The MLB also reportedly handed down a six game suspension to Marlins’ pitcher Chris Volstad, a five game suspension to pitcher Alex Sanabia, a three game suspension to Gaby Sanchez and has fined Marlins’ pitcher Jose Veras. Nationals’ pitcher Doug Slaten was also suspended (for three games), as was skipper Jim Riggleman (two games, with a fine). Nationals’ third base coach Pat Listach was suspended (and fined) for three games, as was Marlins manager Edwin Rodriguez (for three games –with a fine). Jim Riggleman will reportedly begin serving his suspension tonight, when the Nationals face off against the Pirates in Pitttsburgh.

Melee In Miami

Thursday, September 2nd, 2010

There are lots of Nats’ fans who think that Nyjer Morgan has a screw loose — but his scrum in Miami last night (perhaps, as one reader writes, “he misses hockey”), makes for exciting baseball. And it shows that the Nats (first in war, first in peace and still last in the NL Least) have a bit of life left in them. Nats’ manager Jim Riggleman defended Morgan, particularly after the Marlins took umbrage with his decision to steal second and third with the Nats down ten runs — a no-no that’s considered a cheapy in baseball’s Book of Unwritten Rules. Of course, not everyone agrees with that, in part because no one has ever actually seen the book — but because the “rule” is a bunch of hooey. “My feeling has always been, if you hit somebody, you did what you set out to do,” Nats skipper Jim Riggleman said after the game. “If he decides to run on you, that’s his business. I have no problem with that at all. We decide when we run. The Florida Marlins don’t decide when we run. Nobody decides when we run.”

The Miami melee began after, having already been hit once (the result of Nyjer’s decking of the Marlins’ catcher on a play at the plate on Tuesday), Florida starter Chris Volstad threw behind the Nats’ center fielder. Morgan charged the mound and in the ensuing one-on-one (Morgan threw a roundhouse left at Volstad, as both benches emptied), Marlins’ first baseman Gaby Sanchez clothes-lined the Curacao native. “When I saw [Morgan] running out, obviously, he’s not coming out there to talk,” Volstad said. “I was just trying to defend myself and not get hurt. Gaby had my back. The whole team had my back. Everyone was there. It’s just part of the game.” The fight (and Morgan’s decking of Marlins catcher Brett Hayes), resulted in six ejections (Jim Riggleman and reliever Doug Slaten were ejected later in the game — after Slaten plunked cheap-shot artist Gaby Sanchez) and will likely result in suspensions and fines for those most involved.

The Marlins say the bad blood between the teams is now behind them (“I know it’s over for me,” Marlins third sacker Wes Helms said. “I hope it is for these other guys”), but there’s bound to be some lingering irritations — the Nats and Marlins play regularly as N.L. East rivals, and neither Morgan nor Sanchez are the forgive-and-forget types. In the wake of the dust-up, Nats’ commentators were quick to criticize Morgan. Mark Zuckerman said we all should have seen this coming, and described Morgan’s behavior over the last two weeks as “sad and predictable.” Ben Goessling, meanwhile, speculates that it’s all but inevitable that the Nats will part with Morgan. Goessling adds, correctly we think, that Morgan brings an energy to the game that the Nats need. FJB says that “Nyjer needs to go” while Dan Steinberg points out that one of Morgan’s less endearing traits is his tendency to jaw with fans.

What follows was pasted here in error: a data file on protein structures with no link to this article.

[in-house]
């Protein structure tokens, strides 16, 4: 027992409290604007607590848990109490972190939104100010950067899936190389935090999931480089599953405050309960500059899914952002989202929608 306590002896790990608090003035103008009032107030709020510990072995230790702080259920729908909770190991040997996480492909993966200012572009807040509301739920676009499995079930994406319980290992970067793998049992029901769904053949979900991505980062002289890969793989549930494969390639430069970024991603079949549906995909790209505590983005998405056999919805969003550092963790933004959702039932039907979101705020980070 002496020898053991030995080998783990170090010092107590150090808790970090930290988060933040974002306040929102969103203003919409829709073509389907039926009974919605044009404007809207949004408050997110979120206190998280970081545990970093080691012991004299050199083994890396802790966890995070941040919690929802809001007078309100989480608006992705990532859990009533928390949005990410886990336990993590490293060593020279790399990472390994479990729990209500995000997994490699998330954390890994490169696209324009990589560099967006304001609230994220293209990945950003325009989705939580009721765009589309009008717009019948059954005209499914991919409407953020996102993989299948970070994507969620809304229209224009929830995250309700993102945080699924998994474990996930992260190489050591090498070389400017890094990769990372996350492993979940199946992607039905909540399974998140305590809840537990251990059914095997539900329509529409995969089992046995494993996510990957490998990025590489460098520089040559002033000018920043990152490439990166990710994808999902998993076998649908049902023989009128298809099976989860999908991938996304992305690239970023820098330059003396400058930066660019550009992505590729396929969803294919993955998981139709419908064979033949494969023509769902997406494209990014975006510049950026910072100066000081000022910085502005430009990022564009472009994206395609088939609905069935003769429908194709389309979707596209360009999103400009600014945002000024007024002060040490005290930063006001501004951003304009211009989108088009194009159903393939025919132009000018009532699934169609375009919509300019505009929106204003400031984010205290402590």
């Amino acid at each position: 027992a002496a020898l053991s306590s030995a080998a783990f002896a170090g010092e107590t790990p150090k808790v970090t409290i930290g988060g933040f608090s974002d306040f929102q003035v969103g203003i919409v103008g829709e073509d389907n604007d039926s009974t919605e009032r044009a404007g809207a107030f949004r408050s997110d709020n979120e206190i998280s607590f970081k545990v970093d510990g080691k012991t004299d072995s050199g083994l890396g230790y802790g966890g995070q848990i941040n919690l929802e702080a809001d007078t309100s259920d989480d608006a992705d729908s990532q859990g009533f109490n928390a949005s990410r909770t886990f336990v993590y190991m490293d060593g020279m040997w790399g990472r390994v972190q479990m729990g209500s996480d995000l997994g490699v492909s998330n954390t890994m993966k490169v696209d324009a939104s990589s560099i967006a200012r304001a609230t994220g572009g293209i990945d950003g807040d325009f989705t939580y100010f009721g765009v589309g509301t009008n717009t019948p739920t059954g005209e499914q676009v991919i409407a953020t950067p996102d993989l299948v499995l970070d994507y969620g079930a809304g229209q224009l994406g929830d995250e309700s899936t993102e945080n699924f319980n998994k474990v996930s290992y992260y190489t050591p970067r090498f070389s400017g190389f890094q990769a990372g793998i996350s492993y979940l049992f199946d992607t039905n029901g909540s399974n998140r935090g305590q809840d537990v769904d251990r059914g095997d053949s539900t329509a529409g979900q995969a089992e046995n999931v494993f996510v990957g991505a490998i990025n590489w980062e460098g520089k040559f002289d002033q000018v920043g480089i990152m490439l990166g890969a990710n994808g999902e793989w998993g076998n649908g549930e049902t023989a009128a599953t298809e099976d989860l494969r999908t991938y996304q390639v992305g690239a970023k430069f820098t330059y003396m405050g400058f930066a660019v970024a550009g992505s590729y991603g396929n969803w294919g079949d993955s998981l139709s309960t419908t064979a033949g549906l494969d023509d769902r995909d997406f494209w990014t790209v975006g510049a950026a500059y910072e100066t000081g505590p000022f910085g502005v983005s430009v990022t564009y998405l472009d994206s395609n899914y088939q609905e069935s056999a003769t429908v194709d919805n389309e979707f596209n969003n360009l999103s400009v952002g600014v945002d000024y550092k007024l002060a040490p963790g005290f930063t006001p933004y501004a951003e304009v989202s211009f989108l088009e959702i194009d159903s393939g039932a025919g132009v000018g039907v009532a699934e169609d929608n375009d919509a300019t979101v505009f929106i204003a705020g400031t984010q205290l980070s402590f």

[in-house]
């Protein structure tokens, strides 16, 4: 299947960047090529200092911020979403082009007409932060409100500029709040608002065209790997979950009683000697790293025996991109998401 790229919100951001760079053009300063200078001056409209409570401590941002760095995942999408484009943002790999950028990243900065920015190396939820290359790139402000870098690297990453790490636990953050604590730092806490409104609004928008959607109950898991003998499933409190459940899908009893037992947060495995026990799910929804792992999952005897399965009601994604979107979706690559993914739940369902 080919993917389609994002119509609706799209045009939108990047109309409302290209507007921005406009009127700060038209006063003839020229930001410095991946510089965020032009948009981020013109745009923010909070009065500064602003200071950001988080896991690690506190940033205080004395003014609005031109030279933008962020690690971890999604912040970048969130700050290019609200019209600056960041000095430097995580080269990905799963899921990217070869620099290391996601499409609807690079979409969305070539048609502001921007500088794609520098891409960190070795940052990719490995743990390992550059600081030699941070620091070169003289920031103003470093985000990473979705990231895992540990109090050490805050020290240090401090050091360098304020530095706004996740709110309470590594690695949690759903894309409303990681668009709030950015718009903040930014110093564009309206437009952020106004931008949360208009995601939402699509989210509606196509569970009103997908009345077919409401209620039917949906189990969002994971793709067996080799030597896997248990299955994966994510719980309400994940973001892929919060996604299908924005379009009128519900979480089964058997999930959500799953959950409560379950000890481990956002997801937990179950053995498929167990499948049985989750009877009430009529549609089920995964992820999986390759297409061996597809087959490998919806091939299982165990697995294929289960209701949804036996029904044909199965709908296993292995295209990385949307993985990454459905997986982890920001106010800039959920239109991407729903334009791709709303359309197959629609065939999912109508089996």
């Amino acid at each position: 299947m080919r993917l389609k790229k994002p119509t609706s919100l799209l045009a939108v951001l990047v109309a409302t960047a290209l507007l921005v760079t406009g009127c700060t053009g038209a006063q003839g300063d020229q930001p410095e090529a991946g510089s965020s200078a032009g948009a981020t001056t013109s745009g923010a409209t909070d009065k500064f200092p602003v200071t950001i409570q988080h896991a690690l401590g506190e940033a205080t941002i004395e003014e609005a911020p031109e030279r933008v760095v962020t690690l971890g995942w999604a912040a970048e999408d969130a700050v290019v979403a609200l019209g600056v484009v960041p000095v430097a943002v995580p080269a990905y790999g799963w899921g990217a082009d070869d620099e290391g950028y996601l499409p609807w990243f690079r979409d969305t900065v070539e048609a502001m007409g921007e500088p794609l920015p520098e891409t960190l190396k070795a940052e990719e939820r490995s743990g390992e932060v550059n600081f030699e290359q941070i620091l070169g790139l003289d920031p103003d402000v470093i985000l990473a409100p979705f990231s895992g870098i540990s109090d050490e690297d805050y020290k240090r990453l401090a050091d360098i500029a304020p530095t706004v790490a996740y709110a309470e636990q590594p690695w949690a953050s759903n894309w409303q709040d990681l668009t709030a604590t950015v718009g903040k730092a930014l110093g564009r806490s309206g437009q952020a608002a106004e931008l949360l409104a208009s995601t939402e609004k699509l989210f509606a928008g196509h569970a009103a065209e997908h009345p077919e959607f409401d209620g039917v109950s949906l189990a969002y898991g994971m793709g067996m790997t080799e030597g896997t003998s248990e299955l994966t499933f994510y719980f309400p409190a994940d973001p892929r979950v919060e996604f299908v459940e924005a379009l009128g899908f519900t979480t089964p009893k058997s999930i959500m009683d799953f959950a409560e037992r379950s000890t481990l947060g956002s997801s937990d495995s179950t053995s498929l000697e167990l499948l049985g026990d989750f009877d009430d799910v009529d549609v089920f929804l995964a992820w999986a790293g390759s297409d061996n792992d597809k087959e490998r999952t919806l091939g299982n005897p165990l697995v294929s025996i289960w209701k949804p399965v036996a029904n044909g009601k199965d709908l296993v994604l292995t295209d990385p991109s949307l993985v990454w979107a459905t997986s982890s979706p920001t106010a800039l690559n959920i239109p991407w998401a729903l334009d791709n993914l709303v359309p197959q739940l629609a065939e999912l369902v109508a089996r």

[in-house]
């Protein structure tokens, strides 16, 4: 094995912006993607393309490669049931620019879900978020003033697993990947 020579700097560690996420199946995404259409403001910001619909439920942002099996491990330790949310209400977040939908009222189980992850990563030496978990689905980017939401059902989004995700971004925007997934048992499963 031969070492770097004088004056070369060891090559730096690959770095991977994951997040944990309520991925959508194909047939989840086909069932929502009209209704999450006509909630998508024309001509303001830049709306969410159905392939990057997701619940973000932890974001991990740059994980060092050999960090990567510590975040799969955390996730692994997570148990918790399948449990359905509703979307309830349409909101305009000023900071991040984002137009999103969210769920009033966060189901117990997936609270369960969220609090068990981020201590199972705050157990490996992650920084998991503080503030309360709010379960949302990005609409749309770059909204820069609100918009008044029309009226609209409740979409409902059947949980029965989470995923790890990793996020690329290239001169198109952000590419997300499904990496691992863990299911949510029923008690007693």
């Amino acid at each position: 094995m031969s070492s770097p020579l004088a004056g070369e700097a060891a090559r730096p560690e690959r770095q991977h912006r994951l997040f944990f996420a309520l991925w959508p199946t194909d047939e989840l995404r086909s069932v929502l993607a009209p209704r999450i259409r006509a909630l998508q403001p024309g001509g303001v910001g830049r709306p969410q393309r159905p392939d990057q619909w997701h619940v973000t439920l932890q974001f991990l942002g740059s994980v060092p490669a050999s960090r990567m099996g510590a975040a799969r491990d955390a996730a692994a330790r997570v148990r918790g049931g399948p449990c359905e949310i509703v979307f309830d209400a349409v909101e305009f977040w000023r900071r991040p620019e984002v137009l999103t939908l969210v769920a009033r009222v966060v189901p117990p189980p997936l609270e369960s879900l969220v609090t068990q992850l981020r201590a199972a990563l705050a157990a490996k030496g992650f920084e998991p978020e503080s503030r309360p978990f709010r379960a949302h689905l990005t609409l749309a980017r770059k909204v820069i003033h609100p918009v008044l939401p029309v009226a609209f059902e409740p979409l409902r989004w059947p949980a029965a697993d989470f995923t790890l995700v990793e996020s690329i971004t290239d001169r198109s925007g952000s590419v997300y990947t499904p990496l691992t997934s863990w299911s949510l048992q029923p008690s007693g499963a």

All of that is undoubtedly true: Nyjer Morgan can’t be allowed to carry on a dialogue with fans and Riggleman was right to bench him for purposely and unnecessarily elbowing the Cards catcher here in D.C. last week. And despite Zuckerman’s correct judgment (that we should have seen this coming — and we did), there’s need for a little perspective: it’s not a given that Morgan’s collision with Hayes was intended to injure (it probably wasn’t) and Nyjer took his medicine when he was hit the first time by Volstad (he had it coming and he knew it — and trotted to first with nary a second thought). But a second attempt to plunk the plucky center fielder is over the line — as Jim Riggleman, holding a single digit and yelling “one time” at the Marlins manager — showed. And Gaby Sanchez’s clotheslining (which brought oohs and ahhs from the Marlins’ clubhouse) of Morgan is not a sign of Sanchez’s fighting prowess, it was a cheap and thuggish blindside shot. Doug Slaten figured that out, and responded. And rightly so.

Washingtonians have short memories. Last year nearly everyone (including MASN’s Bob Carpenter and his dearly departed sidekick) were telling us how crappy a player Alberto Gonzalez was — this year we can’t get enough of him. Austin Kearns was the fair-haired boy when he came here from hog heaven, but lost his fans when he snapped a tendon and tried to play through it. Remember? We couldn’t get enough of Nyjer last year, when he was the best Nats player in September and ignited a team that didn’t look like it cared. And while we can roll our eyes at Morgan’s “Tony Plush” put-on, he is (by all accounts) a tough team player who wants to win. Now we’re all calling for his head. And why? Because he did this last week what Pete Rose did his entire career. So — yeah — the Nats will part ways with Nyjer this winter, but they shouldn’t do it before then and they shouldn’t do it because he bangs into opponents while playing the game. They should do it for the right reason: because Roger Bernadina is a better hitter and a better fielder. Give me a break: teams don’t win because they are filled with good citizens, they win because they have good players.